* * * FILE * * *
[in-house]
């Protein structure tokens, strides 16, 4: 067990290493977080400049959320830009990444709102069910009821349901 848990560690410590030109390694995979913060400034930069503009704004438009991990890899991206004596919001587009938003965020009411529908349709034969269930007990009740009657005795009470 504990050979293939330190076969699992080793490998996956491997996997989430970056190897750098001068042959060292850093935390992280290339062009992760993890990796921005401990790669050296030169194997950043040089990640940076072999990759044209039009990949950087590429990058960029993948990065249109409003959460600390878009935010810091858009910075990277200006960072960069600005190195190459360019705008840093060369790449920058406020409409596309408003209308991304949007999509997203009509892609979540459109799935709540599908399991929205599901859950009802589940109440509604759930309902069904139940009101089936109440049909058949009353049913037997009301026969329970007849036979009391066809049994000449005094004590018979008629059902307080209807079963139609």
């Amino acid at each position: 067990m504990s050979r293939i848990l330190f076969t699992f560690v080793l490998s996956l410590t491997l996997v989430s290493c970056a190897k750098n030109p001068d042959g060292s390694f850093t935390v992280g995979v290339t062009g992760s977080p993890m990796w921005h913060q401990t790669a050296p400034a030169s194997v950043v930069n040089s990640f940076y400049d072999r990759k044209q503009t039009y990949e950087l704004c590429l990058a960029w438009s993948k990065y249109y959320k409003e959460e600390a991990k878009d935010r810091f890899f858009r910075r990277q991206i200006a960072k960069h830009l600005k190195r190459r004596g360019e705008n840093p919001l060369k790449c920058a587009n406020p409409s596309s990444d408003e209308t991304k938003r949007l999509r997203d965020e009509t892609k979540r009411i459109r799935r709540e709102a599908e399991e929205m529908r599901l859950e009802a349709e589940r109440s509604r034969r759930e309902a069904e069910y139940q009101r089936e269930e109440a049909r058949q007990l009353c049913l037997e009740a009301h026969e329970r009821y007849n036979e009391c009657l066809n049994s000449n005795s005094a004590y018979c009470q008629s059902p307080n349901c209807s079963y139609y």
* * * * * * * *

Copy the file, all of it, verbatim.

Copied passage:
[in-house]
């Protein structure tokens, strides 16, 4: 067990290493977080400049959320830009990444709102069910009821349901 848990560690410590030109390694995979913060400034930069503009704004438009991990890899991206004596919001587009938003965020009411529908349709034969269930007990009740009657005795009470 504990050979293939330190076969699992080793490998996956491997996997989430970056190897750098001068042959060292850093935390992280290339062009992760993890990796921005401990790669050296030169194997950043040089990640940076072999990759044209039009990949950087590429990058960029993948990065249109409003959460600390878009935010810091858009910075990277200006960072960069600005190195190459360019705008840093060369790449920058406020409409596309408003209308991304949007999509997203009509892609979540459109799935709540599908399991929205599901859950009802589940109440509604759930309902069904139940009101089936109440049909058949009353049913037997009301026969329970007849036979009391066809049994000449005094004590018979008629059902307080209807079963139609």
């Amino acid at each position: 067990m504990s050979r293939i848990l330190f076969t699992f560690v080793l490998s996956l410590t491997l996997v989430s290493c970056a190897k750098n030109p001068d042959g060292s390694f850093t935390v992280g995979v290339t062009g992760s977080p993890m990796w921005h913060q401990t790669a050296p400034a030169s194997v950043v930069n040089s990640f940076y400049d072999r990759k044209q503009t039009y990949e950087l704004c590429l990058a960029w438009s993948k990065y249109y959320k409003e959460e600390a991990k878009d935010r810091f890899f858009r910075r990277q991206i200006a960072k960069h830009l600005k190195r190459r004596g360019e705008n840093p919001l060369k790449c920058a587009n406020p409409s596309s990444d408003e209308t991304k938003r949007l999509r997203d965020e009509t892609k979540r009411i459109r799935r709540e709102a599908e399991e929205m529908r599901l859950e009802a349709e589940r109440s509604r034969r759930e309902a069904e069910y139940q009101r089936e269930e109440a049909r058949q007990l009353c049913l037997e009740a009301h026969e329970r009821y007849n036979e009391c009657l066809n049994s000449n005795s005094a004590y018979c009470q008629s059902p307080n349901c209807s079963y139609y």